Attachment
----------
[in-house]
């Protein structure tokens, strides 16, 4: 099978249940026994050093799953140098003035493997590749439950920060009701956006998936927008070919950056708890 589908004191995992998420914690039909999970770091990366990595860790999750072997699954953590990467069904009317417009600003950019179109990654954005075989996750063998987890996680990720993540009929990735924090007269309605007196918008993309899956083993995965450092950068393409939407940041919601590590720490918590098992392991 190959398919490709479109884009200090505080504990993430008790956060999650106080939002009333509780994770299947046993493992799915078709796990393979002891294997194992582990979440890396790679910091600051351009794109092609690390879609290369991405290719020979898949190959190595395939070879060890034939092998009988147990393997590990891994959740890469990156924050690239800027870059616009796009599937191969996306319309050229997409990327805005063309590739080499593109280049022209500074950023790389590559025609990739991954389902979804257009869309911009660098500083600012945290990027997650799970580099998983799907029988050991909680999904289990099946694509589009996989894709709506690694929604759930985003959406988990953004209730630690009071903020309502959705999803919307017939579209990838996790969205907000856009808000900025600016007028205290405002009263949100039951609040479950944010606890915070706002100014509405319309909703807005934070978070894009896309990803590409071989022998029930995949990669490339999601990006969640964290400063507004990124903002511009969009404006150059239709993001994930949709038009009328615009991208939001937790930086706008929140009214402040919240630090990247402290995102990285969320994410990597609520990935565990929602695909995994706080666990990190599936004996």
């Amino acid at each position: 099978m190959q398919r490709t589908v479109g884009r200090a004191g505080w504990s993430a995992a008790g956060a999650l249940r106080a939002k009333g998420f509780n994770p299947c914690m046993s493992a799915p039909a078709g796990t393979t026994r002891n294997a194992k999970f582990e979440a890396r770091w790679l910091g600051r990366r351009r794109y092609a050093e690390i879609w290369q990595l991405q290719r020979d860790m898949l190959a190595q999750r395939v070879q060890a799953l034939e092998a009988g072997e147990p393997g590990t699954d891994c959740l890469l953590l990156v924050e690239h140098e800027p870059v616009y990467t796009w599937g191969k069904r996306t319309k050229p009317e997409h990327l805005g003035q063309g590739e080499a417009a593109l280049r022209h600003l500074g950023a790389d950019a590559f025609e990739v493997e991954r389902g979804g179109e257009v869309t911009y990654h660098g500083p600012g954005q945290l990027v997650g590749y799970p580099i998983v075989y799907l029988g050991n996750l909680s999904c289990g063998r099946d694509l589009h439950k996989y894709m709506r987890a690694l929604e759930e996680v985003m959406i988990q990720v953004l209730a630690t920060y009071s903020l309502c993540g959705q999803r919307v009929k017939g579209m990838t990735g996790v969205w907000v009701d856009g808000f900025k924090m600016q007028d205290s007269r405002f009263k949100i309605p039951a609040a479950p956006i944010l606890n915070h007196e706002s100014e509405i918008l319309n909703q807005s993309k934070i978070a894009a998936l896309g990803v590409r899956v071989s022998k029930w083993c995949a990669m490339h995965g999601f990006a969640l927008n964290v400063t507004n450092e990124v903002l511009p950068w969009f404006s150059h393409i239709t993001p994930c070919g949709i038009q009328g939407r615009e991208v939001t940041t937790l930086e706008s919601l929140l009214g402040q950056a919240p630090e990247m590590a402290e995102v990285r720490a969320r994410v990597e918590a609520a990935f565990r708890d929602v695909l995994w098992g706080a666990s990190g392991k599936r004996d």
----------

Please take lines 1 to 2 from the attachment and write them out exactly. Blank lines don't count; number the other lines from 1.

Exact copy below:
[in-house]
């Protein structure tokens, strides 16, 4: 099978249940026994050093799953140098003035493997590749439950920060009701956006998936927008070919950056708890 589908004191995992998420914690039909999970770091990366990595860790999750072997699954953590990467069904009317417009600003950019179109990654954005075989996750063998987890996680990720993540009929990735924090007269309605007196918008993309899956083993995965450092950068393409939407940041919601590590720490918590098992392991 190959398919490709479109884009200090505080504990993430008790956060999650106080939002009333509780994770299947046993493992799915078709796990393979002891294997194992582990979440890396790679910091600051351009794109092609690390879609290369991405290719020979898949190959190595395939070879060890034939092998009988147990393997590990891994959740890469990156924050690239800027870059616009796009599937191969996306319309050229997409990327805005063309590739080499593109280049022209500074950023790389590559025609990739991954389902979804257009869309911009660098500083600012945290990027997650799970580099998983799907029988050991909680999904289990099946694509589009996989894709709506690694929604759930985003959406988990953004209730630690009071903020309502959705999803919307017939579209990838996790969205907000856009808000900025600016007028205290405002009263949100039951609040479950944010606890915070706002100014509405319309909703807005934070978070894009896309990803590409071989022998029930995949990669490339999601990006969640964290400063507004990124903002511009969009404006150059239709993001994930949709038009009328615009991208939001937790930086706008929140009214402040919240630090990247402290995102990285969320994410990597609520990935565990929602695909995994706080666990990190599936004996």